Some Thoughts on a Pertinent Question
“Where in Scripture is the church commanded to be involved with civil government?” Many church leaders struggle with this question as they strive to glorify God by keeping their local churches as Biblically oriented as possible, while witnessing the decay of culture and civil government. Following are a few points on the subject.
First, we understand that God is the Creator of civil government. God’s creation runs by rules and laws. The laws of physics and mathematics, for example, are built into creation; they were not invented, but discovered. All true science is the discovery of God’s creation. Likewise, God’s laws and principles by which humans are to live are inherent in creation. That is why the Declaration of Independence, in its first sentence, appeals to “the laws of nature and nature’s God”. Note this well: ALL legitimate laws are derived from God’s revelation, either special revelation (the Bible) or general revelation (discovered in nature, see Romans 1:18-20, Psalm 19). ALL legitimate law is discovered from God’s revelation and used by man, just like the laws of physics and mathematics. This is not an unusual concept; it is the basis for our entire western legal system. Only recently has our lawmaking deviated in a large way from this, and we see the results in the newspaper. Note also, there are ONLY two possibilities: laws invented by God and laws invented by man. History is full of misery and death when man’s laws were substituted for the laws of the loving and righteous God.
If God created all law, and reveals it to us in creation and in the Bible, who do we suppose He expects to implement it…unbelievers who hate Him and have no regard for His revelation, or believers who love Him? Yes, His moral laws apply to everyone, just like gravity and Pi, but it seems inescapable that He would expect those who love Him to see His principles applied in the civil sphere as in all of life. (As a side note, how many times in the course of your life have you heard preachers encourage Christians to leave politics to the atheists, and then tell you to pray for Godly government? At the risk of being overly kind, I’d say this is inconsistent.)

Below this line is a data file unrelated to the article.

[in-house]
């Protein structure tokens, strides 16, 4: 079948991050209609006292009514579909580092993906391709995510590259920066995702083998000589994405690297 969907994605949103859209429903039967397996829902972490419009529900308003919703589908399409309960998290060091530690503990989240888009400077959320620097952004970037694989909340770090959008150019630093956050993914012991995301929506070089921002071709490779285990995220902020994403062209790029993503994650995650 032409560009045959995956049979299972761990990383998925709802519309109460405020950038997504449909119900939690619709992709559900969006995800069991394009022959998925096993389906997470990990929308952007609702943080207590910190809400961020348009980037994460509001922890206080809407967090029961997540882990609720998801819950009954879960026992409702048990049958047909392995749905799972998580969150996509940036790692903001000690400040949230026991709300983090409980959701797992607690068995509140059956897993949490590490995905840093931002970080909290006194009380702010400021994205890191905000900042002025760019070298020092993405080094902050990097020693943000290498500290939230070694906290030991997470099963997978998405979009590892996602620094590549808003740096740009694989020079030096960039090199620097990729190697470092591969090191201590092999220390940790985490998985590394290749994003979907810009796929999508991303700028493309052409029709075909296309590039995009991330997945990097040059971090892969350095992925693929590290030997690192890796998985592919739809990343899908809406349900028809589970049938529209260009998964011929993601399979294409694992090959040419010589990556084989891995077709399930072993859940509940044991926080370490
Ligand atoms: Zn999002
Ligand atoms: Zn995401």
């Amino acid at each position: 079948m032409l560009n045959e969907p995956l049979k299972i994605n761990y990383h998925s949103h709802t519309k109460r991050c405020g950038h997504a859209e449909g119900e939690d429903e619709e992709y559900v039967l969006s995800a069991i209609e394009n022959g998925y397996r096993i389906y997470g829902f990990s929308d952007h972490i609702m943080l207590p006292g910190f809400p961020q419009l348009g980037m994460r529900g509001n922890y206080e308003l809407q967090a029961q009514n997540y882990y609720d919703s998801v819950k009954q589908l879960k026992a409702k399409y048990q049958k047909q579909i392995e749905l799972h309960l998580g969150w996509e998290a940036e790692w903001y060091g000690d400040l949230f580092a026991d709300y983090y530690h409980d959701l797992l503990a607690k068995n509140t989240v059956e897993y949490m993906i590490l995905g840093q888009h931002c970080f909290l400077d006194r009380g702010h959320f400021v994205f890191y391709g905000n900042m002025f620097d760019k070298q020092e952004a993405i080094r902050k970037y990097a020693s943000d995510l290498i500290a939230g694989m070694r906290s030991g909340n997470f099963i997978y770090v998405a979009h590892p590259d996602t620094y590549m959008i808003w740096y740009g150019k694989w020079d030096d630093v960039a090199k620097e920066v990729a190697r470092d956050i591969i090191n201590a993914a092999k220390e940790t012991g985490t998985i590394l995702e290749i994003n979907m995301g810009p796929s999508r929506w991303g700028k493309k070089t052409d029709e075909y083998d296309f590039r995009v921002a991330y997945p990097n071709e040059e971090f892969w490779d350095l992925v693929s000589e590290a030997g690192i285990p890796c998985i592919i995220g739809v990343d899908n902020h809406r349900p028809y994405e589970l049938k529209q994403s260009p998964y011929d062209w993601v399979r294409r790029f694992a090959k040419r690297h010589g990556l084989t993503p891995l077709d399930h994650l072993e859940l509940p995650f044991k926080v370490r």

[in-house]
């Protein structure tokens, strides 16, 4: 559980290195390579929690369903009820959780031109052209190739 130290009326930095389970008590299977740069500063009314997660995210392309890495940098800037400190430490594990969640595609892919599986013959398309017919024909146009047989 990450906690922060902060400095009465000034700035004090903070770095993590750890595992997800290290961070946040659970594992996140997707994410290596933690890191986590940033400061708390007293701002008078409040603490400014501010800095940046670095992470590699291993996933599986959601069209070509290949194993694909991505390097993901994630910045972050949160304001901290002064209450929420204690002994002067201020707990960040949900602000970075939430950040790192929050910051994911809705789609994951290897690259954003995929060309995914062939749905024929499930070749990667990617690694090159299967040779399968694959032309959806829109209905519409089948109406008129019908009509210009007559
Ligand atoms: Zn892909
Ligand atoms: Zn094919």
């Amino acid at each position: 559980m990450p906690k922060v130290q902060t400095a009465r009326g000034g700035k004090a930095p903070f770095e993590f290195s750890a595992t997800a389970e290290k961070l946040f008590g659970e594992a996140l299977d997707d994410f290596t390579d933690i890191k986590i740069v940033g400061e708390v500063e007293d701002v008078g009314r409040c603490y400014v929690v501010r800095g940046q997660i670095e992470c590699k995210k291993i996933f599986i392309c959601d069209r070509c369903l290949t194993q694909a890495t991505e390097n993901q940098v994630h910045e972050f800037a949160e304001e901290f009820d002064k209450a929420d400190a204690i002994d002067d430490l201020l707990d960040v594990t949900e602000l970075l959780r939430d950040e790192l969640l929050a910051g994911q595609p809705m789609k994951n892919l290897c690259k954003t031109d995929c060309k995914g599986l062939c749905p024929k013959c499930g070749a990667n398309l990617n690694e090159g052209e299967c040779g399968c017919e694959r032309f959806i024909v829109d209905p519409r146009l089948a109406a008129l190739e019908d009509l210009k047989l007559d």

Second, we have abundant Biblical foundation for speaking scriptural truth to civil government. The Old Testament prophets constantly warned the civil rulers that they needed to repent and change their governing practices. In the New Testament we find Jesus speaking harshly to authority, as well as Paul and the apostles having numerous confrontations. Do we need to be reminded that much of the New
Testament was written from prison? This is hardly evidence of blind submission to authority. We in America are blessed of God with a country where we can (still) oppose tyranny without, usually, being imprisoned. Perhaps we should do so while we can. (Perhaps we have sinned by not doing so for several generations.) There was a time when millions of Christians in Germany wished they had. We are living off the momentum of a time when Christians (for the most part) directed the operations of civil government according to the Bible. The momentum, folks, is running out. The free ride is over. The greatest mistake of 20th century fundamentalism was the unbiblical, heretical compartmentalization of life, overemphasizing the distinction of some areas of life as “spiritual” and others not. My question: which area of human life is God not competent to direct?
Let’s clarify a point here. When we speak of “the Church” being involved in civil government, we must carefully define the terms and conditions. There is a biblical concept of what has become called “separation of church and state”. God does define separate roles for church government and civil government. As such, the institutional church and the civil government must not interfere with each others’ proper roles. If, however, a local congregation were using its church facility to operate a burglary ring, it would be proper for the civil government to take action (according to the eighth commandment, by the way). Likewise, it is incumbent on the church to educate and speak out on issues where the civil government is acting in opposition to God’s Word. Each has its own God-ordained sphere of authority.
Perhaps in asking the question: “where does the Bible command the church (or Christians in general) to be involved in directing cultural and civil affairs?” we are actually asking the wrong question. I suggest that the real question is: “where does the Bible give us any excuse to neglect God’s ordained order for society and government”?
~ Jim Mogel